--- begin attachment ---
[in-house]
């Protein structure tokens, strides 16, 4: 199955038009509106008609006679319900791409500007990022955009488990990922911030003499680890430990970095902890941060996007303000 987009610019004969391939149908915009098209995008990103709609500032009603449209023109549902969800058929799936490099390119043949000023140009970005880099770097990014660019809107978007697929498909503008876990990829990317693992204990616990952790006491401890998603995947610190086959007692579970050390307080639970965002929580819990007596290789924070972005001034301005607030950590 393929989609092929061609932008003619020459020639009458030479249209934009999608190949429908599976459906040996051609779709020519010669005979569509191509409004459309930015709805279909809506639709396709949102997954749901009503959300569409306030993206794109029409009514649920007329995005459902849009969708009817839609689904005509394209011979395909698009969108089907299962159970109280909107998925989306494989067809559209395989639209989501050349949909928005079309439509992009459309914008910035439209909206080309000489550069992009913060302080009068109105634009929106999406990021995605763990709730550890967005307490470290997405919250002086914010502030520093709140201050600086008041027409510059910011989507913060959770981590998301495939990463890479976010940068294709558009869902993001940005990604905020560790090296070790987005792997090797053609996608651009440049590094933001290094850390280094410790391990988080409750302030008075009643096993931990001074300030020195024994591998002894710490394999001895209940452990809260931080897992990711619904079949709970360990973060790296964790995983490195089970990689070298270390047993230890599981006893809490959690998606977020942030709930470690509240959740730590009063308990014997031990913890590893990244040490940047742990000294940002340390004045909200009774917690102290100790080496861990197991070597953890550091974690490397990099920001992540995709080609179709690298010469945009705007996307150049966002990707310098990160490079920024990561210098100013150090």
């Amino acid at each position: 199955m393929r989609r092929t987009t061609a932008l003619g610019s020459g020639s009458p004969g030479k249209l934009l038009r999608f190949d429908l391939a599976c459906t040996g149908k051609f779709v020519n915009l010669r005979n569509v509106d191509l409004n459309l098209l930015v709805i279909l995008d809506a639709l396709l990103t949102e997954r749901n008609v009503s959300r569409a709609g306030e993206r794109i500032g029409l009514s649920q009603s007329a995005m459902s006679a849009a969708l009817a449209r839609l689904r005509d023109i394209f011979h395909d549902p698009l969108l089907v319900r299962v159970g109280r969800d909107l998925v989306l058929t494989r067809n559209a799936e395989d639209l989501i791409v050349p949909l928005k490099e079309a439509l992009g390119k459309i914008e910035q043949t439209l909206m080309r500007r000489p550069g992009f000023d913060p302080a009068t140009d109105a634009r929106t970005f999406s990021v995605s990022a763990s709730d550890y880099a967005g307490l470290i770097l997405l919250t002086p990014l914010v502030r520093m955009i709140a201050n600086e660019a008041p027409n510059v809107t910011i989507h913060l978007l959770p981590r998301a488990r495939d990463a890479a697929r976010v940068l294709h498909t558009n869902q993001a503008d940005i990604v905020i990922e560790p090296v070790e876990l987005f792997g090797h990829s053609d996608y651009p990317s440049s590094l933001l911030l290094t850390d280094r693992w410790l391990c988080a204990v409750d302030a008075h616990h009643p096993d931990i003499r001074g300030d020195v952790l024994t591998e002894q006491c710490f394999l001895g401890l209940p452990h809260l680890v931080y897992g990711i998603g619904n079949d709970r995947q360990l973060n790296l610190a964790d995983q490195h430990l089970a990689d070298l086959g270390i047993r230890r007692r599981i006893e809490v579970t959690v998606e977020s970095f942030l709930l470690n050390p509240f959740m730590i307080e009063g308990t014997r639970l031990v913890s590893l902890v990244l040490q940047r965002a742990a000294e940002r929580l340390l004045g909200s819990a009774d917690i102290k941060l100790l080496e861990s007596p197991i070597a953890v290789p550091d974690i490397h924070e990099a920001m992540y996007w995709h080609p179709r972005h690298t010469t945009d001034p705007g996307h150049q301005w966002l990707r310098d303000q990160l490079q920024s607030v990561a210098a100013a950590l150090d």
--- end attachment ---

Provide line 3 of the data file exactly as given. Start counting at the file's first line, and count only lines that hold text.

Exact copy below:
């Amino acid at each position: 199955m393929r989609r092929t987009t061609a932008l003619g610019s020459g020639s009458p004969g030479k249209l934009l038009r999608f190949d429908l391939a599976c459906t040996g149908k051609f779709v020519n915009l010669r005979n569509v509106d191509l409004n459309l098209l930015v709805i279909l995008d809506a639709l396709l990103t949102e997954r749901n008609v009503s959300r569409a709609g306030e993206r794109i500032g029409l009514s649920q009603s007329a995005m459902s006679a849009a969708l009817a449209r839609l689904r005509d023109i394209f011979h395909d549902p698009l969108l089907v319900r299962v159970g109280r969800d909107l998925v989306l058929t494989r067809n559209a799936e395989d639209l989501i791409v050349p949909l928005k490099e079309a439509l992009g390119k459309i914008e910035q043949t439209l909206m080309r500007r000489p550069g992009f000023d913060p302080a009068t140009d109105a634009r929106t970005f999406s990021v995605s990022a763990s709730d550890y880099a967005g307490l470290i770097l997405l919250t002086p990014l914010v502030r520093m955009i709140a201050n600086e660019a008041p027409n510059v809107t910011i989507h913060l978007l959770p981590r998301a488990r495939d990463a890479a697929r976010v940068l294709h498909t558009n869902q993001a503008d940005i990604v905020i990922e560790p090296v070790e876990l987005f792997g090797h990829s053609d996608y651009p990317s440049s590094l933001l911030l290094t850390d280094r693992w410790l391990c988080a204990v409750d302030a008075h616990h009643p096993d931990i003499r001074g300030d020195v952790l024994t591998e002894q006491c710490f394999l001895g401890l209940p452990h809260l680890v931080y897992g990711i998603g619904n079949d709970r995947q360990l973060n790296l610190a964790d995983q490195h430990l089970a990689d070298l086959g270390i047993r230890r007692r599981i006893e809490v579970t959690v998606e977020s970095f942030l709930l470690n050390p509240f959740m730590i307080e009063g308990t014997r639970l031990v913890s590893l902890v990244l040490q940047r965002a742990a000294e940002r929580l340390l004045g909200s819990a009774d917690i102290k941060l100790l080496e861990s007596p197991i070597a953890v290789p550091d974690i490397h924070e990099a920001m992540y996007w995709h080609p179709r972005h690298t010469t945009d001034p705007g996307h150049q301005w966002l990707r310098d303000q990160l490079q920024s607030v990561a210098a100013a950590l150090d």